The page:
Bitcoin Vs Ethereum: The Difference Between Crypto’s Two Big-Hitters
BY Chris Andreou|April 28, 2021
Although there are more than four thousand different cryptocurrencies in existence, the two titans of bitcoin (BTC) and ether (ETH) remain king, accounting for more than 65% of the entire market cap of all cryptocurrency.
Due to their sheer dominance, the two cryptos are often associated with one another. Historically, they even have some price correlation – what’s good for bitcoin tends to be good for ether, although the inverse isn’t always true.
But while both coins are essentially a means of exchange, the similarities effectively end there. Each of these tokens has attributes that set them apart from each other as oil and water.
So let’s take a deeper dive to learn how these two mega cryptos stack up against each other in terms of features and utility.
What is Cryptocurrency?
Before getting into the differences between crypto’s two biggest hitters, it’s worth taking a moment to assess our definition of the term cryptocurrency.
The “currency” in cryptocurrency comes from the fact that these digital tokens can be used to transact – that is, to buy or to sell goods or services.
The major difference between cryptocurrencies and what you would refer to as “normal” currencies (pound, dollar, euro, etc) is that cryptos are decentralised. Digital coins like bitcoin and ether don’t have a central authority or regulator such as banks or governments.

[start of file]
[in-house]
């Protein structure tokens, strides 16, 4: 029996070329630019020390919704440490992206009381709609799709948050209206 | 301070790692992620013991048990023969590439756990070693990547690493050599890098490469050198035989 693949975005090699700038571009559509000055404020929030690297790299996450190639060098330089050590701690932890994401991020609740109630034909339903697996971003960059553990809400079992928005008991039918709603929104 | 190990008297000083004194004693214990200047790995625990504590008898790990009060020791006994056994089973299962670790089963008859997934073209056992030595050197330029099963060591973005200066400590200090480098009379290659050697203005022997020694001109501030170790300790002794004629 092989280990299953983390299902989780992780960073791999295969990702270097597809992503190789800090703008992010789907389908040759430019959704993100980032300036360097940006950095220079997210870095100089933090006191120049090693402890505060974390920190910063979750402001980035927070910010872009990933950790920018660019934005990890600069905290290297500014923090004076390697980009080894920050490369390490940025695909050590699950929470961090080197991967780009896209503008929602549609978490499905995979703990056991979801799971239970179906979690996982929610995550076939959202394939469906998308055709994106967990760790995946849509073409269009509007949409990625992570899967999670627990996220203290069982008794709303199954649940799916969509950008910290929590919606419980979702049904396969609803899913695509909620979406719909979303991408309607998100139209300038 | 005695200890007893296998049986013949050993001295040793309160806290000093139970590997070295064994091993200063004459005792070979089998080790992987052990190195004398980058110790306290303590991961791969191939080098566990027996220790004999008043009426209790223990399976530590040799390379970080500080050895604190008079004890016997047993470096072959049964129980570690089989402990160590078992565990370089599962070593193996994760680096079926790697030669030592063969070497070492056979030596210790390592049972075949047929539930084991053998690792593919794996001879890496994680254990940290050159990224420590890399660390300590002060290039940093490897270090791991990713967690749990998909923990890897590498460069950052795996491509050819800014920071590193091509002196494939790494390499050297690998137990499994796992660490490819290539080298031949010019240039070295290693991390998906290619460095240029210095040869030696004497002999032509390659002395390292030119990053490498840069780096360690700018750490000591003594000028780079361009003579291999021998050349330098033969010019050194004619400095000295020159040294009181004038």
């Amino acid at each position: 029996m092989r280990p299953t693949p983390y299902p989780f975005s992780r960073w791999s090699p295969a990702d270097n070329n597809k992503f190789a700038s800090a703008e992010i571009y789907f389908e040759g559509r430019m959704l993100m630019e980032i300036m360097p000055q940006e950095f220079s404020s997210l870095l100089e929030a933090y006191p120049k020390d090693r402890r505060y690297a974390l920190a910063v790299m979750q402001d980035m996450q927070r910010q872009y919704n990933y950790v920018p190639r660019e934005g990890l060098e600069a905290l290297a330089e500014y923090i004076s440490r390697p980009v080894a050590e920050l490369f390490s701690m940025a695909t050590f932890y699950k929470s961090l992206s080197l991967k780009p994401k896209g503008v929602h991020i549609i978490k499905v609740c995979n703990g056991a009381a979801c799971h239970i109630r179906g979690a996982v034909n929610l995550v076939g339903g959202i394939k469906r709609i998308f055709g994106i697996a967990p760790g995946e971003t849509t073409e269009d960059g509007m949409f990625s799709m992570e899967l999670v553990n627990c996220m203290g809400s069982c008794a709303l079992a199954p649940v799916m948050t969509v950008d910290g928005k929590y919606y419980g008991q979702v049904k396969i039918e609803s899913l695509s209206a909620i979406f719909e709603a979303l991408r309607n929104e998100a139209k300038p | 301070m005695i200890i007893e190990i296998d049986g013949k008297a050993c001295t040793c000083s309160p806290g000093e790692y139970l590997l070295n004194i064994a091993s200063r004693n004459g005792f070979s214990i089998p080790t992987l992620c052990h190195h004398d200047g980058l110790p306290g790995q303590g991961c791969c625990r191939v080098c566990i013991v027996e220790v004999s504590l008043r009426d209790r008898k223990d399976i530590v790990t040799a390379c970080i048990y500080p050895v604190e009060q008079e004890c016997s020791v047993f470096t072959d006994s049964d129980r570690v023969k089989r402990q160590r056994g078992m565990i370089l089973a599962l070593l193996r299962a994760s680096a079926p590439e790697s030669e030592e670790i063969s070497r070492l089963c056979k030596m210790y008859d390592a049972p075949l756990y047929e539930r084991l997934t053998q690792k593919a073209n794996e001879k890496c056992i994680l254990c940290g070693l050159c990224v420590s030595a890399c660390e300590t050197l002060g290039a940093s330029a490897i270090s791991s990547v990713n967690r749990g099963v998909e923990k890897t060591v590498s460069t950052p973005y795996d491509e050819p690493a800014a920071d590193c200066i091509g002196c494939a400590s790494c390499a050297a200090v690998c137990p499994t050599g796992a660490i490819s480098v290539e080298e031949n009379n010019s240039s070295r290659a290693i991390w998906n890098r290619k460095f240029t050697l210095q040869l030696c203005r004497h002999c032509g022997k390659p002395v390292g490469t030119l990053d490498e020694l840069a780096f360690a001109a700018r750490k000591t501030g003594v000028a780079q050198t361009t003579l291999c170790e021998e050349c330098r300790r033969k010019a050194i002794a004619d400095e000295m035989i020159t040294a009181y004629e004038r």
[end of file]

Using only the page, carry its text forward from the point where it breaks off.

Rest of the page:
The “crypto” in cryptocurrency comes from the cryptographic functions that ensure that the transactions are kept secure. To even attempt an attack on the bitcoin network would take as much electricity as a small country to do so, along with server farms filled with dedicated hardware, which are often in short supply.
But most importantly, cryptocurrencies use blockchain, which is a set of records that are placed into a container known as a block. These transactions are kept public and in chronological order.
Goal, Concept & Aim
Perhaps the main reason the two cryptocurrencies are so different is that their aim was never aligned in the first place. They have two completely different reasons for being.
While bitcoin is intended to become an authentic currency that currently acts as a store of value, the ethereum blockchain is primarily intended as a development platform on which other tokens and apps can be built. Its cryptocurrency, ether, is merely a secondary function.
Bitcoin focuses on doing one thing well, that is being a decentralised and secure store of value and payment-settlement layer. Bitcoin is now more than 12 years old, and hasn’t changed in any drastic way since its inception. The latest major change occurred in 2017, with the SegWit update that improved scalability and solved certain technical problems.
Ethereum, on the other hand, doesn’t optimise for being a store of value. It aims to be a world network that runs smart contracts for decentralised applications (dApps), with the idea being that its token, ether, may rise in value in tandem with the network’s growth. It’s more like a world computer system with a side order of money.